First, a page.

Soon, all too soon, we had to leave Soon. But not before we had discovered
Awaksol, the miracle oil which Scandinavians lavish on their wooden boats
to give them a varnish like shine. It is thinner than water, and needs
numerous coats, but we were able to get a couple on overnight.
The next day was hot and still and we crossed the fjord to Horton for fuel,
which was on the menu of a fashionable waterside restaurant:-
Shrimp crostini 159 NoK
Diesel 9 NoK/lt.
The pretty waitress came down to operate the pump and then returned to
serving a nicely chilled Sauvignon Blanc as an accompaniment to Gravad
Laks. The fuelling station was at the end of a narrow passage whose width
was slightly less than Voltair's length when account was taken of the
moored vessels. Robin rejected the suggestion that he should reverse out on
the grounds that this would provide more entertainment than Horton's
fashionista could cope with on a Saturday afternoon. So we decided on
exploiting a gap between moored vessels to wear the ship around under
hawsers. With a crew of four there were five different suggestions as to
how this should be done, but somehow it was, and we motored elegantly out
of the cut and back to what we expected to be a quiet anchorage on the East
shore. Charming and shallow it was, but filled - on our arrival - with a
party on board an old gaffer enjoying too much drink and bad Jazz. We saw
them off with a blast of Dire Straights.
Sunday was brisk and sparkling with the wind from the South just permitting
us to sail the course weaving between the islets just north of the entrance
to Fredrikstad. All of Fredrikstad came out to greet us; the gin and tonic
brigade, the boy racers, the sailing schools, the picnic makers, the
canoeists, the fishermen, the dingy racers, the girl friend impressers, the
old, the young, the competent and the beginners. And there wasn't much
room. Amongst all this lot, Voltair ploughed her stately way - occasionally
forcing some rapid changes of course and Chris surprised a following
motorboat with his decision against piling us onto the rocks and put in a
sharp tack instead.
In the evening we tied up in the heart of the town, just alongside the
smart restaurants and, tourist guide in hand, proceeded to search out the
old town. If you are ever in Fredrikstad, dear reader, and intent on
searching out the old town, on no account follow the signs, The signs take
you over a new bridge, well up river and quite out of you way. So it was a
foot-weary party that entered the old town in desperate search for its
'charming restaurants and Old World cafés' - or at any rate a beer.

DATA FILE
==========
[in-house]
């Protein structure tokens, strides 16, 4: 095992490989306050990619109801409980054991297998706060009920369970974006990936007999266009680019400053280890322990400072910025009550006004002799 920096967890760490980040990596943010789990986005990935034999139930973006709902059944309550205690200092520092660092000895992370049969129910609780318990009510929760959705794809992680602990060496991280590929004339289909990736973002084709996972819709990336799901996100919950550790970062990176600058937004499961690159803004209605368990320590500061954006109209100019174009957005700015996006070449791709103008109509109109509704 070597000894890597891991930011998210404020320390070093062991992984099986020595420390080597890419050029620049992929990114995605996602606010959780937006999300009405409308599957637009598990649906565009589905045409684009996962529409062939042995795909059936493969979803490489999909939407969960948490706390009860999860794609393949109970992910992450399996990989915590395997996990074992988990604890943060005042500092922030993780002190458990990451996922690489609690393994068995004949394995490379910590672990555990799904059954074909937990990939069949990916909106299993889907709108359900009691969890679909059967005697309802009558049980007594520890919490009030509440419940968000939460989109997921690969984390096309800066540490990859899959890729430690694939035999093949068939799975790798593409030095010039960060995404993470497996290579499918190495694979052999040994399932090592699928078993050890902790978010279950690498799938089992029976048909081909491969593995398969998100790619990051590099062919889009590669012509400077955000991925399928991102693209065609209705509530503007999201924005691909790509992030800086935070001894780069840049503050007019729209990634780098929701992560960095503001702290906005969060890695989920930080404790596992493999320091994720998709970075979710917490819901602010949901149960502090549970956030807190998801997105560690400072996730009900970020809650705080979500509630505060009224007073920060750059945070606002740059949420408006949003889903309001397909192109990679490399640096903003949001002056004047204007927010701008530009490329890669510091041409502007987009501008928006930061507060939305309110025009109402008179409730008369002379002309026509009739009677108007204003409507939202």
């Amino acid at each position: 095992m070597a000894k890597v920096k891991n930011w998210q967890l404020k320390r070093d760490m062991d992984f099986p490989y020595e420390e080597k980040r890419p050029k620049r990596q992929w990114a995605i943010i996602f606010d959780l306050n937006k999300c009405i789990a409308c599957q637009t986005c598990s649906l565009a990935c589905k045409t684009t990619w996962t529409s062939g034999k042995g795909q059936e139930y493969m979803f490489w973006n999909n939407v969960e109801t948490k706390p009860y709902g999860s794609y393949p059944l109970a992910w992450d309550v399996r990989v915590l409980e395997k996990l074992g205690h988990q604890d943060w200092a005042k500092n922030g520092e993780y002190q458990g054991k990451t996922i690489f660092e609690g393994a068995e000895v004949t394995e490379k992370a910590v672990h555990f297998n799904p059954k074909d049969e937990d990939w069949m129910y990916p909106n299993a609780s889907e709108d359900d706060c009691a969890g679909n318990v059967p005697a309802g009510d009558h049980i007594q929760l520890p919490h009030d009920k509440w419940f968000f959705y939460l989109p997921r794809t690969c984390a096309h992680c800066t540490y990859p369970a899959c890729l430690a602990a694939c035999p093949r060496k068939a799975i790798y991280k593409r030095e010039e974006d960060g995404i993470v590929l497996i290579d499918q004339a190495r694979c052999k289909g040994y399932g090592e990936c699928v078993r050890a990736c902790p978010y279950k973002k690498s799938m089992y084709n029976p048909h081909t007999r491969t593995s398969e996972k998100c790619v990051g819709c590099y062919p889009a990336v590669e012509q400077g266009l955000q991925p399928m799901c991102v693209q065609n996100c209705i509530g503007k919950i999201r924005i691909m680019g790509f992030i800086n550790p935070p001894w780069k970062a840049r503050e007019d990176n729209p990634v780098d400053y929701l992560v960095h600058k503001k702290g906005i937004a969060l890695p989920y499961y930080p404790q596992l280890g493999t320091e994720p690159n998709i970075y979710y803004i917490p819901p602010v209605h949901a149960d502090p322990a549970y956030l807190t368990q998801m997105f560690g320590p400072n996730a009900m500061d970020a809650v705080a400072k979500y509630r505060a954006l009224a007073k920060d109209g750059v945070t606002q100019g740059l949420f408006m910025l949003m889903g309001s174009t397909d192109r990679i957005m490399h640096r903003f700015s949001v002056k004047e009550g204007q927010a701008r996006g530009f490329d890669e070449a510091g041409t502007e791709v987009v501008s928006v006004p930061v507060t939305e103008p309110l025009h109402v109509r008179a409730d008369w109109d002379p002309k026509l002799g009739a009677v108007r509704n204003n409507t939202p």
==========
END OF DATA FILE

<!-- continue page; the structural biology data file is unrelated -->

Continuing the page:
found a beer in a pizza parlour and also discovered the ferry - unmentioned
in the guide book, curses be upon it - that connected the old town with a
quay near where we were moored for a handful of loose change (the elderly
and the young, for free).
To proceed onwards you have to pass under two lifting bridges that open
briefly for waiting traffic at 6 am and at three hourly intervals
thereafter. We settled on an early start and presented ourselves at 9 am.
Nothing opened. Conversation over the VHF established that the first bridge
was broken, but that engineers were expected at any moment, so we retired
for a cooked breakfast. Further conversations indicated that there was
little prospect of a repair that day. At about this time we noticed that
Clive had been absent for awhile. It turned out that he had been chatting
to the bridge operator, and that they had discovered that they were both
supporters of Fredrikstad's football team who had a needle match that very
evening. Well, fellow supporters must stick together, and the operator
agreed to open what he could of his broken bridge for us and even to
persuade his colleague on the main road bridge to execute an irregular
opening at 10:30 am.
And so we wound our way through the shallows to Sweden arriving at
Stromstad in the early evening and mooring outside the Skagerack (sic.)
hotel. The first surprise was a splendid supermarket still open and with a
massive choice of goods. Other differences we noticed were fewer flags - at
least in the border area - and the absence of trees on the islands. We
presented ourselves bright and early on the Monday morning, complete with
passports and ships papers, at Stromstad police headquarters.
"Why?" asked a pleasant but puzzled official. We explained
"We are in a customs union with Norway; we have no interest in people or
boats coming from there. We haven't looked as passports at this border ever